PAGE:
House prices set to surge

Friday, January 8th, 2010

Surge of activity expected after Olympics slowdown


Standard two-storey homes in Vancouver, like this one up for sale in January, 2009 on Prior Street, climbed to an average of $917,000 late last year and are expected to edge up a further seven per cent this year. Ric Ernst —png files

Vancouver‘s average house price should rise by 7.2 per cent this year following substantial increases at the end of 2009, according to Royal LePage’s latest house price survey.

Bill Binnie, owner of Royal LePage North shore, predicts that house prices will move higher on renewed optimism among consumers and the Vancouver market’s large cross section of buyers.

“This January might be busier than we’ve seen previously,” Binnie said Thursday. “We expect a slowdown during the Olympic Games in February, followed by a surge in activity in the spring.”

The year-over-year price of standard condos in Vancouver rose 11.8 per cent to an average of $452,750 in the fourth quarter, Royal LePage said.

Detached bungalows in Vancouver changed hands for an average of $828,750 in the fourth quarter, up 11.4 per cent from a year earlier.

And Vancouver’s standard two-storey homes climbed 9.6 per cent year over year to an average of $917,500 in the quarter.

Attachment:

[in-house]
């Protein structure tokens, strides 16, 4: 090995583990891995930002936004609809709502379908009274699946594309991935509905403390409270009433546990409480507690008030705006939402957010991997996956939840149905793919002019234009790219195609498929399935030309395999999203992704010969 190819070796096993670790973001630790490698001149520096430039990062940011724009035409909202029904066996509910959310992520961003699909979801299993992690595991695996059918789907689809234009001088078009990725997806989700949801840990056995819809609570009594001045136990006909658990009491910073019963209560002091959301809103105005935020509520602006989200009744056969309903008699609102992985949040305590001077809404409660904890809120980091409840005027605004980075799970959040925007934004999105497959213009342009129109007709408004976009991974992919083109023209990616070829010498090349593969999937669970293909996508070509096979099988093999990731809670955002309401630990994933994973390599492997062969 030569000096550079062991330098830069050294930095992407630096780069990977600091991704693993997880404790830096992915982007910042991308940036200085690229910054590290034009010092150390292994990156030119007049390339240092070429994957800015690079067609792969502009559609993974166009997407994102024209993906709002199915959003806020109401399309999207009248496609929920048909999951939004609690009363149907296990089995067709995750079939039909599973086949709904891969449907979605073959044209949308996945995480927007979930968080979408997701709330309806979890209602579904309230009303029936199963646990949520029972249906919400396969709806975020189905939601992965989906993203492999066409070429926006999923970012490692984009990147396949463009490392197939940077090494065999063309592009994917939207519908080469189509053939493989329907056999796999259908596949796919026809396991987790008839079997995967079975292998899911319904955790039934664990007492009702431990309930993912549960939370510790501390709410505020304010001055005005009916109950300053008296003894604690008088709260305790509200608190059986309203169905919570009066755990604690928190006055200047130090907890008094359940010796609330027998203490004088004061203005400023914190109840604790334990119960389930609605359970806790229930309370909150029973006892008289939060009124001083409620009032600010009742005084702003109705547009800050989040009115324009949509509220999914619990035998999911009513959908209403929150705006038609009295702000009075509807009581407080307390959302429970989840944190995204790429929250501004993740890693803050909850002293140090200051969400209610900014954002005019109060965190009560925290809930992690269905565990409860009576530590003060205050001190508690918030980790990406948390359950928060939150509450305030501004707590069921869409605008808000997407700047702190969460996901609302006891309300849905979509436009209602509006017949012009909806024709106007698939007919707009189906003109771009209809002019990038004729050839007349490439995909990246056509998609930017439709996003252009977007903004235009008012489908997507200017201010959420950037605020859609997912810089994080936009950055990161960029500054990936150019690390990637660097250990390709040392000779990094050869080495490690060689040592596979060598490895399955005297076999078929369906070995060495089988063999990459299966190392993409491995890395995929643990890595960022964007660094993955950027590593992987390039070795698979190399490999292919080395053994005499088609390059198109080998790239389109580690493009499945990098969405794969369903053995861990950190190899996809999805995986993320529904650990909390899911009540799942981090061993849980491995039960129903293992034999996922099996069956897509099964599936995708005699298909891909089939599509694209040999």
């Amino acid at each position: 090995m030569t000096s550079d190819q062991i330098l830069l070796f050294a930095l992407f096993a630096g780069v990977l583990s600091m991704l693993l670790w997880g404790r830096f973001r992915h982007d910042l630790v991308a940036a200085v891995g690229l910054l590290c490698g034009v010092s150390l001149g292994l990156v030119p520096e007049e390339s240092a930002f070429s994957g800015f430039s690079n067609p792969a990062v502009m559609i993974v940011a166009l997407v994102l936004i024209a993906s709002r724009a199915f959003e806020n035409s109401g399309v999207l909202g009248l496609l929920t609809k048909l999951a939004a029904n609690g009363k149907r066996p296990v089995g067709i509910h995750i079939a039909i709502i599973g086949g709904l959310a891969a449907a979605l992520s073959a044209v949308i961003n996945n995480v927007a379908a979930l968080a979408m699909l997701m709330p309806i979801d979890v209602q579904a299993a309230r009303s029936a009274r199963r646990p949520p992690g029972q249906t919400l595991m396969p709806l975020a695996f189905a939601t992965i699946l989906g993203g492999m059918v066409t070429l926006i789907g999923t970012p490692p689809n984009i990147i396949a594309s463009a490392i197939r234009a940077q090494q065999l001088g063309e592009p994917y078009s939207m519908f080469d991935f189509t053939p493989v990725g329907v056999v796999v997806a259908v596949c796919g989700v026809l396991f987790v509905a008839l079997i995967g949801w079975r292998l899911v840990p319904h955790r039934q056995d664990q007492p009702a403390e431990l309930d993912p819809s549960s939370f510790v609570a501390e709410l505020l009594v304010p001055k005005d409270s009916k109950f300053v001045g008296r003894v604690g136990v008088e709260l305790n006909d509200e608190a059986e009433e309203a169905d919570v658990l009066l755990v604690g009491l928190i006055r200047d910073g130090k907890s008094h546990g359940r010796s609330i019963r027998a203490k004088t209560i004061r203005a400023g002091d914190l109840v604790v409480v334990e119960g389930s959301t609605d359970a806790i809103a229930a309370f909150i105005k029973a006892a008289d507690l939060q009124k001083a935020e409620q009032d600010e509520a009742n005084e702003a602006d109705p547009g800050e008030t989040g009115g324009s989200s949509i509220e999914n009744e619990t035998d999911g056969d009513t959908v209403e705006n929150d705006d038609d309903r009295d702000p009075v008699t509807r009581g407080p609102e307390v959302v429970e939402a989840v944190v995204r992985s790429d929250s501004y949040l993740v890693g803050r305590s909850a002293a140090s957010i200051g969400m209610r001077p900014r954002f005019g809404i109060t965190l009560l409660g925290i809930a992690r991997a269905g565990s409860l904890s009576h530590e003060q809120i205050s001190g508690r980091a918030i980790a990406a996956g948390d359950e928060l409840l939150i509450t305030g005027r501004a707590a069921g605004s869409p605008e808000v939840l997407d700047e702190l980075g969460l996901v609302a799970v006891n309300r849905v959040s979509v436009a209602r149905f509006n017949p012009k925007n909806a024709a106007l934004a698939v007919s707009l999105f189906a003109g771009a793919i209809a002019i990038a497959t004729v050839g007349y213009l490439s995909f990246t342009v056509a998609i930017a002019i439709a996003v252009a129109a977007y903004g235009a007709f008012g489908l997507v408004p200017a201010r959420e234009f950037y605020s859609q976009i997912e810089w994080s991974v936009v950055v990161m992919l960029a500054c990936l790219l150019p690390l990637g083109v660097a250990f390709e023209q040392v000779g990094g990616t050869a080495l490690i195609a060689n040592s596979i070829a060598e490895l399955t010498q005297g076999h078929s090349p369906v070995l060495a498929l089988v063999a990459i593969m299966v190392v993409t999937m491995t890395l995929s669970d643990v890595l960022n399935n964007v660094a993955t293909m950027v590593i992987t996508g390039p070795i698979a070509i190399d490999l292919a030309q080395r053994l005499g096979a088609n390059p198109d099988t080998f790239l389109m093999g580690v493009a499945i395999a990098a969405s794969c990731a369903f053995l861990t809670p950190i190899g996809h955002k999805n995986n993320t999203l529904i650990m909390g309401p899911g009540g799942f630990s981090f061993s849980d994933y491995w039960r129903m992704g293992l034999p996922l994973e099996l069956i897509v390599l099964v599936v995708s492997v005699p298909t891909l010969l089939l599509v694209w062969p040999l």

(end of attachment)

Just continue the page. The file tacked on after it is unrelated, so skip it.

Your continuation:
“There is a lot of confidence in the market from buyers and sellers,” said Chris Simmons, owner of Royal LePage Sunshine Coast.

“We saw a lot of activity before Christmas, which is unusual.”

Nationally, residential real estate has moved back into a seller’s market and will remain “unusually strong” through the first half of 2010 as economic conditions improve and low interest rates spur demand, according to Royal LePage.

“The Canadian real estate market enters 2010 with considerable momentum from an unusually strong finish to the previous year,” Royal LePage Real Estate Services president-CEO Phil Soper said.

“The stimulus effect of low borrowing costs has contributed to a sharp rise in demand that has driven activity levels to new highs. This demand, coupled with a typical seasonal under-supply of homes for sale, should cause home prices to continue to appreciate significantly during the early months of the year.”

The report comes hard on the heels of several others that show the market continuing to gather steam.

Soper said the market’s apparent froth should ease in the second half of 2010 as supply of listed homes increases and higher interest rates temper rising home prices.

After falling in late 2008 and early 2009, house prices in Canada appreciated in late 2009.

In the last quarter of 2009, the average price of detached bungalows rose six per cent to $315,055 compared with the same quarter in 2008.

The price of standard two-storey homes rose 5.2 per cent to $353,026, and the price of a standard condominium rose 6.4 per cent to $205,756.

The survey, which includes information on seven types of housing in more than 250 Canadian neighbourhoods, suggested regions that saw the biggest declines during the recession are now showing marked gains, including Vancouver and Toronto.

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